• Bpat
            Posted 29/11/2012 at 1:35 pm | Permalink |

            But they require more maintenance. Grading, dust management etc.

            • Haderak
              Posted 29/11/2012 at 2:19 pm | Permalink |

              Obviously a compromise solution is required. I propose ‘Tarmac To The Node’, rather than the more expensive ‘Tarmac To The Home’ solution.

              • Posted 29/11/2012 at 2:48 pm | Permalink |

                Having grown up in a rural area, I’d say that is an accurate description of the current implementation of the National Road Network.

                • Zok
                  Posted 29/11/2012 at 3:45 pm | Permalink |

                  Rural roads should not be cross-subsidised by urban road users… instead, there should be a transparent budgetary subsidy from the Commonwealth, allowing for maximum road-surfacing competition in areas where that is viable. :D

                  • Ninja
                    Posted 29/11/2012 at 10:15 pm | Permalink |

                    Absolutely, let’s subsidise what private enterprise won’t build. We won’t get our money back (tax dollars) and we will give companies that have a history of doing poorly with rural communications, but still it’s Lib policy so fiscally it must make sense.

                    • The Brutally Handsome
                      Posted 03/12/2012 at 10:10 pm | Permalink |

                      I believe the FTTN and FTTP are both Alcatel ISAMs. Quigley just covering his bases in case Labor loses next election, he can sell Malcolm the same ISAM solution by Alcatel.

              • NBNAlex
                Posted 29/11/2012 at 3:46 pm | Permalink |

                +1 Haderak.

                You demonstrate the folly of FttN in that succinct comment… kudos.

                • NBNAlex
                  Posted 29/11/2012 at 3:51 pm | Permalink |

                  I’ve said all along FttN is akin to constructing multiple 10 mile (yes mile) highways, with 9 mile of asphalt and the last mile (pun intended) the old used, worn, current dirt.

                  But even worse, that last mile of inferior, worn and constricting (yes it will slow everything) dirt, is privately owned and the owner will use their minority position to hold the other 9 miles to ransom…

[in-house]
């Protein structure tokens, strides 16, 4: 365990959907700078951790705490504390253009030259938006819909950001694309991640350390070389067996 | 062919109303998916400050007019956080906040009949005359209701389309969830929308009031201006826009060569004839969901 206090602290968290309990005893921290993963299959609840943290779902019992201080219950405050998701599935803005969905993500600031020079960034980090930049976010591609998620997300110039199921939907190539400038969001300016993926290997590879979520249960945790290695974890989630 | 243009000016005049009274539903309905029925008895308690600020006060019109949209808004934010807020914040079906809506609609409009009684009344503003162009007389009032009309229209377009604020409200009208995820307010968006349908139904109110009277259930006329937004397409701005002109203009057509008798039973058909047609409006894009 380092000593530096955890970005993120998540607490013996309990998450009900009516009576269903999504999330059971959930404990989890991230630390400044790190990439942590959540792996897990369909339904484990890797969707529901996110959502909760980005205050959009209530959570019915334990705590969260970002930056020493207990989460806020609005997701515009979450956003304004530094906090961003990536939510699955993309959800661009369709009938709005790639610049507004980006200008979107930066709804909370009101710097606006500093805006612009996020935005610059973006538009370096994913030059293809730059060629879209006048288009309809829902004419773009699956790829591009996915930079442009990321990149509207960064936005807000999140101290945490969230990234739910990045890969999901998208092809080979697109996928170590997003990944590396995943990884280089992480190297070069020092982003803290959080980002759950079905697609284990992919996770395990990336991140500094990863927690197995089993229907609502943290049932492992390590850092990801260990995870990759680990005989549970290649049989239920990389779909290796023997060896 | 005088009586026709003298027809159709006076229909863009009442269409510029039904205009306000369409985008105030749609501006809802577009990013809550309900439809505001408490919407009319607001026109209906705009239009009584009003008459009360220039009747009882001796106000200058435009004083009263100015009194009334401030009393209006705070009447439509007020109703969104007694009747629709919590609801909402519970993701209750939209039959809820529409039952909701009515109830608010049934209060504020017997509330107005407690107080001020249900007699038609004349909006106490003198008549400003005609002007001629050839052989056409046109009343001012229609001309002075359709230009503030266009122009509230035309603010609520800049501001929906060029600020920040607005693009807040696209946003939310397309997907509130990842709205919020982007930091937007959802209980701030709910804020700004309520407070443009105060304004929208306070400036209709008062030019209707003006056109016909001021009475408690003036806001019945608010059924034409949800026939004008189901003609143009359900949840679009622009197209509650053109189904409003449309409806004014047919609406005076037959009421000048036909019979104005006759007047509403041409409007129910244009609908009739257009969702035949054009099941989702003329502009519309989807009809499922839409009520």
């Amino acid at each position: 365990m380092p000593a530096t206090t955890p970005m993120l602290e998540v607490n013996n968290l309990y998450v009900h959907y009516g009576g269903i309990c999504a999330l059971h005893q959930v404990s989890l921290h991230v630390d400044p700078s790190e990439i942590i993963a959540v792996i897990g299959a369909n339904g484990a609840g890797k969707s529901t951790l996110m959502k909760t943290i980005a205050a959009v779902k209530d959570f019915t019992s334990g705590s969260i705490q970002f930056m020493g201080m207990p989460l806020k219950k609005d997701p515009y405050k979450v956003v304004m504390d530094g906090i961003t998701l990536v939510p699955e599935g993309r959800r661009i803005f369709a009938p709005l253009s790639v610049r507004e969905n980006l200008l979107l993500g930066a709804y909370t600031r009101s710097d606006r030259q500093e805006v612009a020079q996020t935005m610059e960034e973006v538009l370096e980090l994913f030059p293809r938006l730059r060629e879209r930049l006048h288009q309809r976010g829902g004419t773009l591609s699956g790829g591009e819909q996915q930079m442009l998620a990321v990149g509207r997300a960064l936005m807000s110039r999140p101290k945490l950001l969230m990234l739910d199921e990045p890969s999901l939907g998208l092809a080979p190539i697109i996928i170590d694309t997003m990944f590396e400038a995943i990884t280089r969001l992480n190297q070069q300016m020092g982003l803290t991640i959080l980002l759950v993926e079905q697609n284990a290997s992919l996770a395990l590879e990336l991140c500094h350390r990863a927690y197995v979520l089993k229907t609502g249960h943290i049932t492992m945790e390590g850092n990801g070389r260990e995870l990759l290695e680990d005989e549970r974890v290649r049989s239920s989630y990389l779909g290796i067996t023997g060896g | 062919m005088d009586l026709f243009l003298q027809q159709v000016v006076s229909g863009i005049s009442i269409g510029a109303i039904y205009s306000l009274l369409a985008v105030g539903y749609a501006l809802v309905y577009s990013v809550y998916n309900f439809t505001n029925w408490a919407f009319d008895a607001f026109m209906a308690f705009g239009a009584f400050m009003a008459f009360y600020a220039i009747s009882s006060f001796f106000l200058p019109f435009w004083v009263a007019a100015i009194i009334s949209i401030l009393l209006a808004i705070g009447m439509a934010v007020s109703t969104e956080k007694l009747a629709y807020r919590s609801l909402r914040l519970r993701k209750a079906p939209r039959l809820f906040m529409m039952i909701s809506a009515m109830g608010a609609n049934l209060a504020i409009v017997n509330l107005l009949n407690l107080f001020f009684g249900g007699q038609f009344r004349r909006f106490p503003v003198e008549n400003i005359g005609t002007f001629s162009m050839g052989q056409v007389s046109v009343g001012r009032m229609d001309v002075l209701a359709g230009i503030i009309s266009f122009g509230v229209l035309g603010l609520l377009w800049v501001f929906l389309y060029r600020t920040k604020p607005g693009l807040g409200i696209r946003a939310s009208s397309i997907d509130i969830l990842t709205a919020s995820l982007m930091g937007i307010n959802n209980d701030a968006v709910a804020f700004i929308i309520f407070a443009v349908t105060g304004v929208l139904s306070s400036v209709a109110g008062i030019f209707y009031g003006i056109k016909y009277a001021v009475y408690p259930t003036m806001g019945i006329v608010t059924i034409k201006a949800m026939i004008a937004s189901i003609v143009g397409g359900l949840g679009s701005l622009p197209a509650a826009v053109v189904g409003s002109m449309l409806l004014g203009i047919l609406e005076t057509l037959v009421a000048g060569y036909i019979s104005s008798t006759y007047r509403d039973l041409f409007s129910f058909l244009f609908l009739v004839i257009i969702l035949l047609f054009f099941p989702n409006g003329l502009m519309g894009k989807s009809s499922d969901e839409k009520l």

Yes… very smart considering this has all been overcome :/

                  • midspace
                    Posted 29/11/2012 at 4:14 pm | Permalink |

                    Whichever it is, that last mile is still crap whenever it rains.
                    Too many people trying to use it after 5PM too.

      • RocK_M
        Posted 29/11/2012 at 2:59 pm | Permalink |

        Did you also know that carrier pigeon was a very viable form of long distance of communication!

        Honestly why did we ever invest in copper/telephoney when we had perfectly working pigeons has been a long standing mystery =P

        • Zok
          Posted 29/11/2012 at 3:49 pm | Permalink |

          Is that pigeon-to-the-roof, or pigeon-to-the-local-aviary, though? :D

    4. NBNAccuracy
      Posted 29/11/2012 at 11:42 am | Permalink |

      I don’t think this is anything new. I think the question is if there is a long term saving involved or will it just end up costing more to get where we would be if the fibre continued to roll out. Maybe it can cost a little more if the FTTN arrived say 5 years earlier than FTTH would have, but a completed FTTN rollout by 2015-2016. Turnbull won’t give a cost, won’t answer coverage questions, but will he give a date for rollout completion? I doubt it, it will be just “It will be quicker”

    5. Tinman_au
      Posted 29/11/2012 at 11:45 am | Permalink |

      Oh, it’s viable alright (Adjective: Viable: Capable of being done with means at hand and circumstances as they are). With enough money anyone could do it too.